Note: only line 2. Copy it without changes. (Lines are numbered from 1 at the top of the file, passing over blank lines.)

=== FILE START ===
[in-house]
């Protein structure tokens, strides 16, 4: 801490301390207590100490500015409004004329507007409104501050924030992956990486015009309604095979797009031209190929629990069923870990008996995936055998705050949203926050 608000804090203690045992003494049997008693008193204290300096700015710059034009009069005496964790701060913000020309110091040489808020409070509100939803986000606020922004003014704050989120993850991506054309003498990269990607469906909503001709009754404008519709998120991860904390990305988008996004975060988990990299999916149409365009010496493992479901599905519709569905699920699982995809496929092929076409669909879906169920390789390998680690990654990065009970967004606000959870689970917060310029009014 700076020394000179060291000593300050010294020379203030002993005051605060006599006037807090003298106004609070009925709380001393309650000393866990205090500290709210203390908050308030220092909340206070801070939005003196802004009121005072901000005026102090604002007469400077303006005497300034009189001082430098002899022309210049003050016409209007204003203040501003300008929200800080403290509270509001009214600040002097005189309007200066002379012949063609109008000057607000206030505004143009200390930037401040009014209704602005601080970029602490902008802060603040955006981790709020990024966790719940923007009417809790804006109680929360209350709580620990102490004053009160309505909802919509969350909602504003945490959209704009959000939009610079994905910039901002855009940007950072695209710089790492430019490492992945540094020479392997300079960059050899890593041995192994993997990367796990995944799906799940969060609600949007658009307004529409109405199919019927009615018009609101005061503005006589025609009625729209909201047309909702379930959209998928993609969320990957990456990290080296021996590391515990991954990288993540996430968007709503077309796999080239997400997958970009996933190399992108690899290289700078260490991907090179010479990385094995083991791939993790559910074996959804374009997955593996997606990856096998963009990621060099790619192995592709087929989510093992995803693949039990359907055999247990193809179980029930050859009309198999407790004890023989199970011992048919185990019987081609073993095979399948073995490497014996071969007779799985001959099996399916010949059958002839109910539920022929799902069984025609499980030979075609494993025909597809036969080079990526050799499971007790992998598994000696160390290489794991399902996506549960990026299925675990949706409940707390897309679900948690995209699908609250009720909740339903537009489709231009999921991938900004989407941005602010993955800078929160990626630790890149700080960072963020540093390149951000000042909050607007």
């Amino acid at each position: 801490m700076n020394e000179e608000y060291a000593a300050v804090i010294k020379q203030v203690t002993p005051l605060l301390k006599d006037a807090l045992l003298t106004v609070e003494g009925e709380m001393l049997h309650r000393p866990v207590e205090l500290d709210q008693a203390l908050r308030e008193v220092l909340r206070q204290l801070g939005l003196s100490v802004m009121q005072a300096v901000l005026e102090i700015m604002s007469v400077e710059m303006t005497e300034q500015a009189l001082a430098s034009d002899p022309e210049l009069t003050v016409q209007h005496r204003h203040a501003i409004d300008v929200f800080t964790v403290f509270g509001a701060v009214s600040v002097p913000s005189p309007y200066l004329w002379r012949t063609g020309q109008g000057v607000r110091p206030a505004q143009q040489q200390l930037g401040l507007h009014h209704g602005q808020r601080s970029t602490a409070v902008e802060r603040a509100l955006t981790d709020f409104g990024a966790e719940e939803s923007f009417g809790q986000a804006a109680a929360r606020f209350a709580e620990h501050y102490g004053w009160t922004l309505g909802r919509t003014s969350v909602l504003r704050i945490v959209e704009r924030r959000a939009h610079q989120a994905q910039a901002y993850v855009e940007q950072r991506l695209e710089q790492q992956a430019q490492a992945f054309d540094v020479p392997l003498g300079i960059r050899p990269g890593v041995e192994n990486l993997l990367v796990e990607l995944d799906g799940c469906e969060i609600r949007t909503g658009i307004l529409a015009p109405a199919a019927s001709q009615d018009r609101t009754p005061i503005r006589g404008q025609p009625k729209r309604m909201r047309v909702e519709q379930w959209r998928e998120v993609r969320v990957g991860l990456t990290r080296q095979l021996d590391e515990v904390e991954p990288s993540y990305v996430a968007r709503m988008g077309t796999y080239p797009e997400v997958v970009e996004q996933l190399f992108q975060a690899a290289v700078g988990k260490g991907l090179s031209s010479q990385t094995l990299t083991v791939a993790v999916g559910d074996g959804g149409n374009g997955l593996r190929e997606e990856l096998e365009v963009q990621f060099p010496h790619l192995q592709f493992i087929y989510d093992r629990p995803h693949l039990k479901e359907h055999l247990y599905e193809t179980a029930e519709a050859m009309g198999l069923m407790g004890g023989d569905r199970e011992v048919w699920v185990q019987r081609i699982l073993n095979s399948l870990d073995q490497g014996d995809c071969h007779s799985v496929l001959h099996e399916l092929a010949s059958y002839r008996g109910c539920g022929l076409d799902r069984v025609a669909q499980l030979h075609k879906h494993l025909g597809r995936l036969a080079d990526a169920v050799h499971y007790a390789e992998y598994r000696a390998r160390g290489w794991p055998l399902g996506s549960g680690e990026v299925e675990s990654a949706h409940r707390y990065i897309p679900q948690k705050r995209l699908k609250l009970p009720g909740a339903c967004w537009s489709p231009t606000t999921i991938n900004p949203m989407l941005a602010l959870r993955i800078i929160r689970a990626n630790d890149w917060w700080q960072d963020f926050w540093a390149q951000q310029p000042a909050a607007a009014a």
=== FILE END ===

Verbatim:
């Protein structure tokens, strides 16, 4: 801490301390207590100490500015409004004329507007409104501050924030992956990486015009309604095979797009031209190929629990069923870990008996995936055998705050949203926050 608000804090203690045992003494049997008693008193204290300096700015710059034009009069005496964790701060913000020309110091040489808020409070509100939803986000606020922004003014704050989120993850991506054309003498990269990607469906909503001709009754404008519709998120991860904390990305988008996004975060988990990299999916149409365009010496493992479901599905519709569905699920699982995809496929092929076409669909879906169920390789390998680690990654990065009970967004606000959870689970917060310029009014 700076020394000179060291000593300050010294020379203030002993005051605060006599006037807090003298106004609070009925709380001393309650000393866990205090500290709210203390908050308030220092909340206070801070939005003196802004009121005072901000005026102090604002007469400077303006005497300034009189001082430098002899022309210049003050016409209007204003203040501003300008929200800080403290509270509001009214600040002097005189309007200066002379012949063609109008000057607000206030505004143009200390930037401040009014209704602005601080970029602490902008802060603040955006981790709020990024966790719940923007009417809790804006109680929360209350709580620990102490004053009160309505909802919509969350909602504003945490959209704009959000939009610079994905910039901002855009940007950072695209710089790492430019490492992945540094020479392997300079960059050899890593041995192994993997990367796990995944799906799940969060609600949007658009307004529409109405199919019927009615018009609101005061503005006589025609009625729209909201047309909702379930959209998928993609969320990957990456990290080296021996590391515990991954990288993540996430968007709503077309796999080239997400997958970009996933190399992108690899290289700078260490991907090179010479990385094995083991791939993790559910074996959804374009997955593996997606990856096998963009990621060099790619192995592709087929989510093992995803693949039990359907055999247990193809179980029930050859009309198999407790004890023989199970011992048919185990019987081609073993095979399948073995490497014996071969007779799985001959099996399916010949059958002839109910539920022929799902069984025609499980030979075609494993025909597809036969080079990526050799499971007790992998598994000696160390290489794991399902996506549960990026299925675990949706409940707390897309679900948690995209699908609250009720909740339903537009489709231009999921991938900004989407941005602010993955800078929160990626630790890149700080960072963020540093390149951000000042909050607007």